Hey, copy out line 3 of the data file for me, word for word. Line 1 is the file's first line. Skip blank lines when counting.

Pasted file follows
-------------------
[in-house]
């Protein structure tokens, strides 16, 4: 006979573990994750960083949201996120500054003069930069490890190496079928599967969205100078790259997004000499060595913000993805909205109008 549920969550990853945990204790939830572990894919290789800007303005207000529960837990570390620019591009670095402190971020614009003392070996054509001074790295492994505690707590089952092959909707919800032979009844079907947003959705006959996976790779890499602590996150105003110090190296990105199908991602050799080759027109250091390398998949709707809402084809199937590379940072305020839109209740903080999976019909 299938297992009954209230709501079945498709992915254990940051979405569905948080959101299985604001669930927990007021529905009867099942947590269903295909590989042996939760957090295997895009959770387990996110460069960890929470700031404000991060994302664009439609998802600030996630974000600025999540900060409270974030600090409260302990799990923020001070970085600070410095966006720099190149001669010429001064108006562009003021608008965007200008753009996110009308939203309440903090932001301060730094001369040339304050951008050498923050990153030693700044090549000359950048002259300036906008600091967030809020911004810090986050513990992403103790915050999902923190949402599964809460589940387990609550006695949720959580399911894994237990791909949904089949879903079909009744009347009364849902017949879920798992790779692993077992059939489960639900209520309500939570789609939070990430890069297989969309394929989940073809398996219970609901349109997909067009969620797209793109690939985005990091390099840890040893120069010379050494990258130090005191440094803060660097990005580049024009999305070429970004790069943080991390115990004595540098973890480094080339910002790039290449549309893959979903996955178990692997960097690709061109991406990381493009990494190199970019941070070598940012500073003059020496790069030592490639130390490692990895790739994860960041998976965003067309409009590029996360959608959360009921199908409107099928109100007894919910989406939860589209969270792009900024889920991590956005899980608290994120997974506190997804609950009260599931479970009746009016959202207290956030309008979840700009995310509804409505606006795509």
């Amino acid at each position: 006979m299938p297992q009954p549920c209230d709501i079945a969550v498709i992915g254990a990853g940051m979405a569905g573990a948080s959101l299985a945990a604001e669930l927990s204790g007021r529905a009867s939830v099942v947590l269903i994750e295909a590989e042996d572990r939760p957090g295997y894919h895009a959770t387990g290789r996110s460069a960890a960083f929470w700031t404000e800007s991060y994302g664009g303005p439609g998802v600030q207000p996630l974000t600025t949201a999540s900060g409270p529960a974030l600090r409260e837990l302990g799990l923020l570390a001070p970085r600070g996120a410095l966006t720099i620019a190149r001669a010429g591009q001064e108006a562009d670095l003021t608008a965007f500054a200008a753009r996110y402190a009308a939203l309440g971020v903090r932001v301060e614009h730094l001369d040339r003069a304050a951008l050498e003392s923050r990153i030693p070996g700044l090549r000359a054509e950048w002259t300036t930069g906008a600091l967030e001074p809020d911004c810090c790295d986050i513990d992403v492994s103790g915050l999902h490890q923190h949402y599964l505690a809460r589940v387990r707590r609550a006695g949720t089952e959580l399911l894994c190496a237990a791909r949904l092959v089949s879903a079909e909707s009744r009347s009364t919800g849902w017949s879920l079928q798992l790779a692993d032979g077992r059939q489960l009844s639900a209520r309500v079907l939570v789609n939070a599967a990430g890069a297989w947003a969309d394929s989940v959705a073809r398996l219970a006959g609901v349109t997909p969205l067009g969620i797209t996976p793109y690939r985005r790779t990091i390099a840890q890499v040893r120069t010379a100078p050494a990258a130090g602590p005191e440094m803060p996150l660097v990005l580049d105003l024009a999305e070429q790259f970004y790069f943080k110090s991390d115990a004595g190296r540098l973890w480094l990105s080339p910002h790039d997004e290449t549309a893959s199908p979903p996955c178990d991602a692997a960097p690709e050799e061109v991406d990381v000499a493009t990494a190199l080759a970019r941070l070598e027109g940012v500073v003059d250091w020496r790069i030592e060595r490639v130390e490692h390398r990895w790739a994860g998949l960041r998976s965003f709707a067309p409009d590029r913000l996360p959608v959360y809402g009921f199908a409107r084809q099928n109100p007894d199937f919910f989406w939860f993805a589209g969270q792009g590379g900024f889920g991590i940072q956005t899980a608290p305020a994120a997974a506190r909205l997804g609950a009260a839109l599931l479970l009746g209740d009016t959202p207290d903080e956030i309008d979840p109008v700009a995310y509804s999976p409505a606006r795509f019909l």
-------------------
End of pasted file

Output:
């Amino acid at each position: 006979m299938p297992q009954p549920c209230d709501i079945a969550v498709i992915g254990a990853g940051m979405a569905g573990a948080s959101l299985a945990a604001e669930l927990s204790g007021r529905a009867s939830v099942v947590l269903i994750e295909a590989e042996d572990r939760p957090g295997y894919h895009a959770t387990g290789r996110s460069a960890a960083f929470w700031t404000e800007s991060y994302g664009g303005p439609g998802v600030q207000p996630l974000t600025t949201a999540s900060g409270p529960a974030l600090r409260e837990l302990g799990l923020l570390a001070p970085r600070g996120a410095l966006t720099i620019a190149r001669a010429g591009q001064e108006a562009d670095l003021t608008a965007f500054a200008a753009r996110y402190a009308a939203l309440g971020v903090r932001v301060e614009h730094l001369d040339r003069a304050a951008l050498e003392s923050r990153i030693p070996g700044l090549r000359a054509e950048w002259t300036t930069g906008a600091l967030e001074p809020d911004c810090c790295d986050i513990d992403v492994s103790g915050l999902h490890q923190h949402y599964l505690a809460r589940v387990r707590r609550a006695g949720t089952e959580l399911l894994c190496a237990a791909r949904l092959v089949s879903a079909e909707s009744r009347s009364t919800g849902w017949s879920l079928q798992l790779a692993d032979g077992r059939q489960l009844s639900a209520r309500v079907l939570v789609n939070a599967a990430g890069a297989w947003a969309d394929s989940v959705a073809r398996l219970a006959g609901v349109t997909p969205l067009g969620i797209t996976p793109y690939r985005r790779t990091i390099a840890q890499v040893r120069t010379a100078p050494a990258a130090g602590p005191e440094m803060p996150l660097v990005l580049d105003l024009a999305e070429q790259f970004y790069f943080k110090s991390d115990a004595g190296r540098l973890w480094l990105s080339p910002h790039d997004e290449t549309a893959s199908p979903p996955c178990d991602a692997a960097p690709e050799e061109v991406d990381v000499a493009t990494a190199l080759a970019r941070l070598e027109g940012v500073v003059d250091w020496r790069i030592e060595r490639v130390e490692h390398r990895w790739a994860g998949l960041r998976s965003f709707a067309p409009d590029r913000l996360p959608v959360y809402g009921f199908a409107r084809q099928n109100p007894d199937f919910f989406w939860f993805a589209g969270q792009g590379g900024f889920g991590i940072q956005t899980a608290p305020a994120a997974a506190r909205l997804g609950a009260a839109l599931l479970l009746g209740d009016t959202p207290d903080e956030i309008d979840p109008v700009a995310y509804s999976p409505a606006r795509f019909l």